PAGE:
“Here’s the problem, we underperformed among voters who did not like President Biden’s performance, among independents and among moderate Republicans, who looked at us and concluded [there was] too much chaos, too much negativity and we turned off a lot of these centrist voters,” McConnell told reporters after Senate Republicans came away disappointed from the 2022 election.

Sen. Lindsey Graham (R-S.C.), who attended the retreat where GOP senators heard the encouraging progress report from Trump’s campaign, said opinions about Trump’s political viability are changing within his conference.

“In all the states where we have overlays, he’s actually doing a little better than our Senate candidates so that’s good,” he said of the Senate battleground states where Trump is beating Biden in the polls.

A Senate Republican strategist said Trump’s poll numbers are undermining the long-held conventional wisdom among some Republicans that Trump would be kryptonite for their hopes of taking back the Senate if he stands atop the ballot in 2024.

“I think those numbers are accurate,” the strategist said of Trump’s strong polls in Senate battlegrounds. “I’ve always thought the conventional wisdom on that’s always been wrong.

“If anything, especially in Rust Belt states, Trump actually has a unique hold on voters that traditional Republicans wouldn’t — especially in Ohio, Pennsylvania, Michigan and Wisconsin,” the source said.

Sen. Thom Tillis (R-N.C.) said Trump will be able to rev up Republican voters in certain areas of the country.

“These states are like fingerprints, they’re all very different. I think he’s super helpful in several states and probably a push in other ones,” said Tillis, who added that Trump helped with Republican turnout in his own 2020 Senate re-election race.

“The Democrats have a real turnout problem. They do not have an enthusiastic base and one thing President Trump does is enthuse the base,” he added. “If that gets turnout on our side, that’s all good.”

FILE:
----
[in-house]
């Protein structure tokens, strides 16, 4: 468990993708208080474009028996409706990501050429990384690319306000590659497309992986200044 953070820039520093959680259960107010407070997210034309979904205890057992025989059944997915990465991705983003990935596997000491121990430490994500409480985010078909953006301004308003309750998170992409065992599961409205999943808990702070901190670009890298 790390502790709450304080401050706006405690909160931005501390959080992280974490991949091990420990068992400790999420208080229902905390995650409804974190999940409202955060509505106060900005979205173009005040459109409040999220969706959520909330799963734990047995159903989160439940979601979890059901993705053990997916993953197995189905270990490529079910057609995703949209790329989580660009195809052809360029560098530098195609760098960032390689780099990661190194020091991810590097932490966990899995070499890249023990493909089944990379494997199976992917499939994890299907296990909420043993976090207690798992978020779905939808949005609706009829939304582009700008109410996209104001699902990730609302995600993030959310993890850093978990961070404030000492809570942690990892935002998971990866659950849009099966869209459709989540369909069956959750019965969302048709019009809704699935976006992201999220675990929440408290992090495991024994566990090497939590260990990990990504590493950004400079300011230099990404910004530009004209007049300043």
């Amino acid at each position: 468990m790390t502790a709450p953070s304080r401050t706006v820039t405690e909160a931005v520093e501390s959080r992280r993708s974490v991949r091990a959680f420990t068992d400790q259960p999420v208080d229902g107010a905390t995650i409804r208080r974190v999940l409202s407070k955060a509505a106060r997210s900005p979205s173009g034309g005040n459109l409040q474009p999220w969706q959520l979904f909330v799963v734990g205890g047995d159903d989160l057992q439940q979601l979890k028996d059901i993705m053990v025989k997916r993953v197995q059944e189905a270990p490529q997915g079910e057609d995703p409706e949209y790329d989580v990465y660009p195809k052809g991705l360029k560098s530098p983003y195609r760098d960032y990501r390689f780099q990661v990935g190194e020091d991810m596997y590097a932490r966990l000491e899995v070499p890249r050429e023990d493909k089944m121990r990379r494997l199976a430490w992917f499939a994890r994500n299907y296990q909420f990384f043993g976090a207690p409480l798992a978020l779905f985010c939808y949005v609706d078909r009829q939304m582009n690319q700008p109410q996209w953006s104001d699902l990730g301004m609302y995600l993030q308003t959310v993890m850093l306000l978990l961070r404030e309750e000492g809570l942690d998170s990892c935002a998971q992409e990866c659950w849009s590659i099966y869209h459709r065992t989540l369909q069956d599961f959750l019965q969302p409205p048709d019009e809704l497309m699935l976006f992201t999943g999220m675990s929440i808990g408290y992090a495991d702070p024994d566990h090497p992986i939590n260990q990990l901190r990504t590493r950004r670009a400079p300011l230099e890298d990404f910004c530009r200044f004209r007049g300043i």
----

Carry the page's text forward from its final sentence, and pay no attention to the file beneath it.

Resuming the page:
Even though the optimism about Trump’s political appeal is growing among GOP senators, some remain skeptical.

Sen. Lisa Murkowski (R-Alaska), who endorsed Nikki Haley in the Republican presidential primary and won’t vote for Trump, said that the former president still turns off many voters, even while he may drive people to the polls in some states.

“I think that there are probably places in America where Trump’s endorsement and Trump’s influence can make a difference but I think it also matters the candidate that he will be backing,” she said. “Even if you’re in a state that is a heavily red state and very pro-Trump, if you have a bad candidate we can still lose.

“And I think there are some states where I think that Trump’s support or endorsement can actually work against the Republican candidate, particularly in those places where you’ve got women who are quite concerned about some of the reproductive health issues,” she said.

“I don’t think that we should make this blanket statement that his stamp of approval guarantees that victory,” she added. “I think we have kind of a tendency to just say, ‘if you’re a Republican and you get the endorsement of the Republican nominee, that’s all you need.’”

National Republican Senatorial Committee Chairman Steve Daines (Mont.) has worked closely with Trump to steer his support to candidates that Senate Republican leaders view as the most electable in battleground states, such as Tim Sheehy in Montana and former Rep. Mike Rogers (R) in Michigan.

Another Republican senator who requested anonymity said Biden is facing the bigger political headwind and “that is the most significant wind in the race.”

But the lawmaker cautioned that Trump is a highly unpredictable candidate whose performance may turn out to be highly erratic as the 2024 campaign season unfolds.

“The polls have been terribly wrong in recent elections so I don’t put too much faith in polls. They mean something but this campaign still has a long way to go with a candidate who can do lots of things one wouldn’t expect,” the senator said.